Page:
Chlamydia vaccine moves a step closer after a scientific trial proves it is safe
Scientists from the Statens Serum Institut in Copenhagen tested two injections on 35 healthy female volunteers. After five months, none of the women had suffered any serious side effects.
Publication date: 17 August 2019Source: New Scientist, Volume 243, Issue 3243Author(s): Jessica Hamzelou
Three medical stories from the week that we didn't cover, explained.Medscape
All of the women who received the vaccine produced antibodies to chlamydia, but one of the vaccines, called CTH522:CAF01, produced nearly six times more antibodies than the other vaccine, the investigators found.
The first ever chlamydia vaccine to reach the clinical trial stage has passed initial safety tests, reveals a new study published this week.
A potential vaccine for chlamydia, which infects millions each year, has passed an important early test on the road to availability.
A potential vaccine for our most common sexually transmitted infection has passed an important early test on the road to availability.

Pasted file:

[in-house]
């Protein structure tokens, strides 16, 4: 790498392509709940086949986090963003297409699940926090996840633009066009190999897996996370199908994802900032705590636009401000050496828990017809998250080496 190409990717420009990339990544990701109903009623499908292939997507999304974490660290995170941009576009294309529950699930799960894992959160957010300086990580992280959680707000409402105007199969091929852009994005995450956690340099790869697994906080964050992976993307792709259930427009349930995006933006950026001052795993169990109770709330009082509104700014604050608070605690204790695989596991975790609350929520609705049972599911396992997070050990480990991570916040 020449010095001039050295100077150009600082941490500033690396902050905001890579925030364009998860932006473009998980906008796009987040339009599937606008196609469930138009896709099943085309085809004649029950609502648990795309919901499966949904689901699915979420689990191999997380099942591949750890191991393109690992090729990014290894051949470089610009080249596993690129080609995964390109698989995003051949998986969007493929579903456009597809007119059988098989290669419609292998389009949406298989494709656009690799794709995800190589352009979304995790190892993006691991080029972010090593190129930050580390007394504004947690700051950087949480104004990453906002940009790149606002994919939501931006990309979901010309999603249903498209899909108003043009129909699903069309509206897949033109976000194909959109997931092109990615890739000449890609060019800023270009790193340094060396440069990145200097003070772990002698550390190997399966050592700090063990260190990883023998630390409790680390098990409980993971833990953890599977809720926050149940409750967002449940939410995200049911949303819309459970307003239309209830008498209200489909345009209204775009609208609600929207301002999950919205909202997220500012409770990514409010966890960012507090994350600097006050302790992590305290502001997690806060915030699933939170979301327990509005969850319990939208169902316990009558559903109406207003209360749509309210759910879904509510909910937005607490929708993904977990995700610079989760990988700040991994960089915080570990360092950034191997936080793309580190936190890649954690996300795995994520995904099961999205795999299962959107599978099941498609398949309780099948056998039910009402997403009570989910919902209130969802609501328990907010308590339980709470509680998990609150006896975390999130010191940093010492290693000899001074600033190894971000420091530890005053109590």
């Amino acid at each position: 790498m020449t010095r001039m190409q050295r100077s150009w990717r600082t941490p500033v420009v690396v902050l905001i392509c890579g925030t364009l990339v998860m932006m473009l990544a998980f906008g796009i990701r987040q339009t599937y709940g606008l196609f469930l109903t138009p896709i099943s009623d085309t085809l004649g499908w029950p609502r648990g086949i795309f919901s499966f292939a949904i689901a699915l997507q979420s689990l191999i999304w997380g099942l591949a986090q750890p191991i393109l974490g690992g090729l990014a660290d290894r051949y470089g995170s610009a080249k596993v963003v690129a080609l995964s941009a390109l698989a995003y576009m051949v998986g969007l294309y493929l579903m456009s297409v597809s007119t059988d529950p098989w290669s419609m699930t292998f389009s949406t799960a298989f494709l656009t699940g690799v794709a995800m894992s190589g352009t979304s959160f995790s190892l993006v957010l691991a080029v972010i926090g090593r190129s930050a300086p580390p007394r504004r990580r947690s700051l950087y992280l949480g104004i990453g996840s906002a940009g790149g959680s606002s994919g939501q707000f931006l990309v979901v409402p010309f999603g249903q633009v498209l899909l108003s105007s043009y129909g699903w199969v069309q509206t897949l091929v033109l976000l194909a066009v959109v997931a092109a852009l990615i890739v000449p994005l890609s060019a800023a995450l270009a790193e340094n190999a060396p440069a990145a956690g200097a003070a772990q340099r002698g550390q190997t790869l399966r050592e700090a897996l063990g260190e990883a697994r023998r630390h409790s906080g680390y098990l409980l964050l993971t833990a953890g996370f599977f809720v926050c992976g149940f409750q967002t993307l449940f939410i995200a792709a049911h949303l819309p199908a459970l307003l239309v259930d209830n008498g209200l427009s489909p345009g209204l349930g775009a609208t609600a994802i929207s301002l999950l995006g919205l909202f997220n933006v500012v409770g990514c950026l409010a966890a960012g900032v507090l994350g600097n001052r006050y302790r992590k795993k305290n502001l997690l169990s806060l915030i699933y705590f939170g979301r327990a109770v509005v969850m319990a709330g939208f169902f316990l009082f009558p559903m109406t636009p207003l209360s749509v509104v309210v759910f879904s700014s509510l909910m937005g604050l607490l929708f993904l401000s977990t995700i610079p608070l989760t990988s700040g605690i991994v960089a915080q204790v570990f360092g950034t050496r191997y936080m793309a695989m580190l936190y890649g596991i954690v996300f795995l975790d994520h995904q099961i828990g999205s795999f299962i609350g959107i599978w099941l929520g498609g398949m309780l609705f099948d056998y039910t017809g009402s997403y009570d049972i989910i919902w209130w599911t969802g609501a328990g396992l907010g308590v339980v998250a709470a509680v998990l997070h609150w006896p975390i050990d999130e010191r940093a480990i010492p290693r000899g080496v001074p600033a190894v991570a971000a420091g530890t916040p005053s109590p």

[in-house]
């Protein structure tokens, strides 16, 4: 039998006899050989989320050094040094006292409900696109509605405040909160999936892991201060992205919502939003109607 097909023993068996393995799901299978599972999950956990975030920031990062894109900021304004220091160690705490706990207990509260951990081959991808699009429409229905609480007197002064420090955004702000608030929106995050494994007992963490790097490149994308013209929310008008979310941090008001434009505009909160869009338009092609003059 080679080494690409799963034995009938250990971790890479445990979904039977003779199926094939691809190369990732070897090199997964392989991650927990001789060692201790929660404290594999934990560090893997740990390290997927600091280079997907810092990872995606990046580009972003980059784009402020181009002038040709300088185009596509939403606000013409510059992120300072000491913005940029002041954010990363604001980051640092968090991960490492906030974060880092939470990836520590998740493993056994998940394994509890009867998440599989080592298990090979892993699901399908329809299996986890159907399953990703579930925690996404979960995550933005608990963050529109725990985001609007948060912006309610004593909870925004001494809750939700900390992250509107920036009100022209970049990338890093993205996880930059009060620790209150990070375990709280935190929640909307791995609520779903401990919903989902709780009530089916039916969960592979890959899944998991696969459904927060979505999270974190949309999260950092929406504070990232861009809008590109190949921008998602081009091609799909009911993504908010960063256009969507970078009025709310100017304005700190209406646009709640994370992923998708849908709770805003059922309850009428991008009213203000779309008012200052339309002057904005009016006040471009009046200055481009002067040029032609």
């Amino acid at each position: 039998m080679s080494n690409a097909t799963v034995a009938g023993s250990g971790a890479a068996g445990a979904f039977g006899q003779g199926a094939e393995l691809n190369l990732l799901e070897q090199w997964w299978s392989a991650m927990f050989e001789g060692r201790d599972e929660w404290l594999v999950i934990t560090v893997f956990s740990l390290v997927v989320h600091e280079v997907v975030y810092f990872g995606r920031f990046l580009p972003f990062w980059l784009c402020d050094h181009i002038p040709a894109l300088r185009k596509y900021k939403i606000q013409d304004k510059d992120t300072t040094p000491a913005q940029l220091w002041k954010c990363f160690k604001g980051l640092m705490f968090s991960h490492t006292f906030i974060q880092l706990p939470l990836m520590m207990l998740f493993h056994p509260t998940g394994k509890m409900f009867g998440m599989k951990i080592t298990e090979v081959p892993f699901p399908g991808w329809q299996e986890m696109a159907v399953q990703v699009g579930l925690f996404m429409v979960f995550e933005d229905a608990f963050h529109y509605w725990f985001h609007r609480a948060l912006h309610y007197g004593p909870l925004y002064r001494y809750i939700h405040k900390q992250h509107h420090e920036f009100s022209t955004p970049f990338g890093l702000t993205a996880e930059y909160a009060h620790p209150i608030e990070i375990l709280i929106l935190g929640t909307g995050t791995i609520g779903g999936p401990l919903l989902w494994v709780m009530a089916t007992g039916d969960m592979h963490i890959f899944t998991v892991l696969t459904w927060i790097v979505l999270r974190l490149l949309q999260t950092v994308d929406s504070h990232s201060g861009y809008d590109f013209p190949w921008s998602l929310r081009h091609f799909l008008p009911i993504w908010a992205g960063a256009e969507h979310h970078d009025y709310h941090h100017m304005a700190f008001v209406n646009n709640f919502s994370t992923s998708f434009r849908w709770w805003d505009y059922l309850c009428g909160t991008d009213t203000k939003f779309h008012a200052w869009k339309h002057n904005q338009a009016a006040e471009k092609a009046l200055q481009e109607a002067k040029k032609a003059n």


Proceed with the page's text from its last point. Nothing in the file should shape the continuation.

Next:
The first-ever human trial of a genital-chlamydia vaccine suggests that it is safe and effective, according to a new study published in the Lancet. U.S. sexually transmitted illness diagnoses have reached new highs for the past four years in a row, and chlamydia is responsible for the bulk of those infections: 1.7 million cases were diagnosed in 2017 alone, according to the U.S. Centers for Disease Control and Prevention, compared to about 550,000 cases of gonorrhea, 40,000 cases of HIV and 30,000 cases of syphilis. Globally, the problem is even more widespread: about 127 million cases were diagnosed in 2016, according to ...
The first human trial of a jab to tackle the sexually transmitted disease shows promise, say experts.
Pioneering clinical trial raises hopes of cure for ‘hidden’ sexually transmitted infectionA vaccine to protect against chlamydia has moved closer to becoming reality after a pioneering clinical trial found the treatment to be safe.The vaccine successfully provoked an immune response, boosting levels of antibodies against the chlamydia bacterium in the blood and vaginal fluids.Continue reading...